Why ‘Joker’ is an Important Film in Today’s Society

Last month, the highly anticipated Joker movie came out, and during the first few weeks of showing, you pretty much couldn’t go anywhere or do anything without hearing about it. Even makeup artists on Instagram were nonstop creating looks for it, and as an avid beauty follower myself, I got burnt out on seeing the same look and hearing about the same movie over and over again. Even so, I went to go see it- wondering if it would live up to the hype. And after watching the movie, I understand why it was everywhere.

 

I have to advise you that this film isn’t for the easily unnerved. Even me, who isn’t usually bothered by most films, found myself feeling uncomfortable while watching certain scenes in this movie. Not because of gore or an excessive amount of violence or especially disturbing events (although quite a few disturbing events do occur), but because I felt myself feeling for our main character, “Joker”, better known during the film as Arthur Fleck. As the movie unfolds, we learn exactly what turned our character to madness and the crimes we learn of him committing. What I found most powerful in the film is for once, this film doesn’t demonize the villain, rather it shows us what brought this innocent person into becoming a monster. We watch the creation of a villian from an innocent person, as a result of untreated mental illness and from the hands of a cruel and unforgiving world. 

 

Joker brings up the topic of mental illness and how it often goes untreated, and if treated, often not treated correctly. As our main character Arthur loses his treatment for his mental illness due to a cut in state funding, he is left only for the world around him to help him heal- and as you could imagine, the society in which Arthur is living in isn’t the most caring. Instead of helping or acting neutral to those in need, we see the cruel way in which people act towards the ill, which helps in driving the plot as this cruel treatment is what aids in sending Arthur closer to a psychotic break, leading to his creation of the “Joker”, an alter-ego villain.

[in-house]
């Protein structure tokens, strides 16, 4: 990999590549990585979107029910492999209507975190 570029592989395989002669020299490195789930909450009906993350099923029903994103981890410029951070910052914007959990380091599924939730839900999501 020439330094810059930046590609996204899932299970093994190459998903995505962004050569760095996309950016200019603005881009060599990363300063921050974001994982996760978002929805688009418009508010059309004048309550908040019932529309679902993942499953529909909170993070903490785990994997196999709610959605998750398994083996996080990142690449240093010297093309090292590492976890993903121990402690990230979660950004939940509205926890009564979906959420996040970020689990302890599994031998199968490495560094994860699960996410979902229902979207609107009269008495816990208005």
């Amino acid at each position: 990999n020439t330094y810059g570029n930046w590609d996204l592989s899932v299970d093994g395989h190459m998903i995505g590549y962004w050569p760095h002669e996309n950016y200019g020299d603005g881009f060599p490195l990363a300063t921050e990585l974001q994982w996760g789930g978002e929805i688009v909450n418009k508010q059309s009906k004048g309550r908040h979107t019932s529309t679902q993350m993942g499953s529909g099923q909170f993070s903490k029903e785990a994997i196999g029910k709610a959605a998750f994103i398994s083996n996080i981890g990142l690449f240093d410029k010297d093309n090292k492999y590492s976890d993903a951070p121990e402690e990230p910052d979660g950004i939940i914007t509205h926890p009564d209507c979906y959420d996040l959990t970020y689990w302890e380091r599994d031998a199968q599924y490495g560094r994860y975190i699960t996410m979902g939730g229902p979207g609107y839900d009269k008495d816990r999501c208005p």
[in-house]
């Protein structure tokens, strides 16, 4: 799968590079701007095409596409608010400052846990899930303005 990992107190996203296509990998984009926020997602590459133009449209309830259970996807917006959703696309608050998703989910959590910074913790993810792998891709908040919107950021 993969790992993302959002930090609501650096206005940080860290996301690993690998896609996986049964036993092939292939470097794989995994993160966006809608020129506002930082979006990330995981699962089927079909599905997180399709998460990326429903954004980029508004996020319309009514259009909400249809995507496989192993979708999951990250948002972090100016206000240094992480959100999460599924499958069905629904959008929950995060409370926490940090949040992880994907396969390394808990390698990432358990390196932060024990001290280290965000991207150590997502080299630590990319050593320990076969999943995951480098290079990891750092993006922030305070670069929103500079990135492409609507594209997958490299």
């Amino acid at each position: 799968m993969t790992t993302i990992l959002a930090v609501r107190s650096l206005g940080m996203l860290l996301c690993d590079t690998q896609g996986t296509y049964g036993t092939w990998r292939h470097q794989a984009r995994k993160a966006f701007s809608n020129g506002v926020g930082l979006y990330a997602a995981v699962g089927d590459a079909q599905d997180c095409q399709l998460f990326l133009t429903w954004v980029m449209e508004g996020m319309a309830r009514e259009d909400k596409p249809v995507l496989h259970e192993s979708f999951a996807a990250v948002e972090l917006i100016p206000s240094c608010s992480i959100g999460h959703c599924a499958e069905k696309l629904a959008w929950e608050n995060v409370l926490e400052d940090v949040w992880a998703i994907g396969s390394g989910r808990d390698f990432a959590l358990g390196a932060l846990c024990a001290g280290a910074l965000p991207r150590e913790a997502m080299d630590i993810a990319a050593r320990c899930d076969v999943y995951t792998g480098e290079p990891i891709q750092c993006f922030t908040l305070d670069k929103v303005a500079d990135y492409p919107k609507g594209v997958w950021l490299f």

This film is realistic, telling us the harsh truth in the lives of those suffering with a mental illness, and the way society expects them to behave. 

 

One quote in the film stuck out to me and that wraps up the sad reality of this issue into a single sentence, as Arthur wrote in his journal “The worst part of having a mental illness is people expect you to behave as if you don’t”. 

Although I would never condone such violence as what’s shown in the film under any circumstances, after watching Joker I felt impacted. As hard of a film it is to watch, it shows a side of mental illness that films rarely ever show (while adding it’s own cinematic twists on the subject). And because of that, I found this film to be important in today’s damaged society; and hope that somehow, someway, it can bring awareness and hope in such a dark issue we are facing.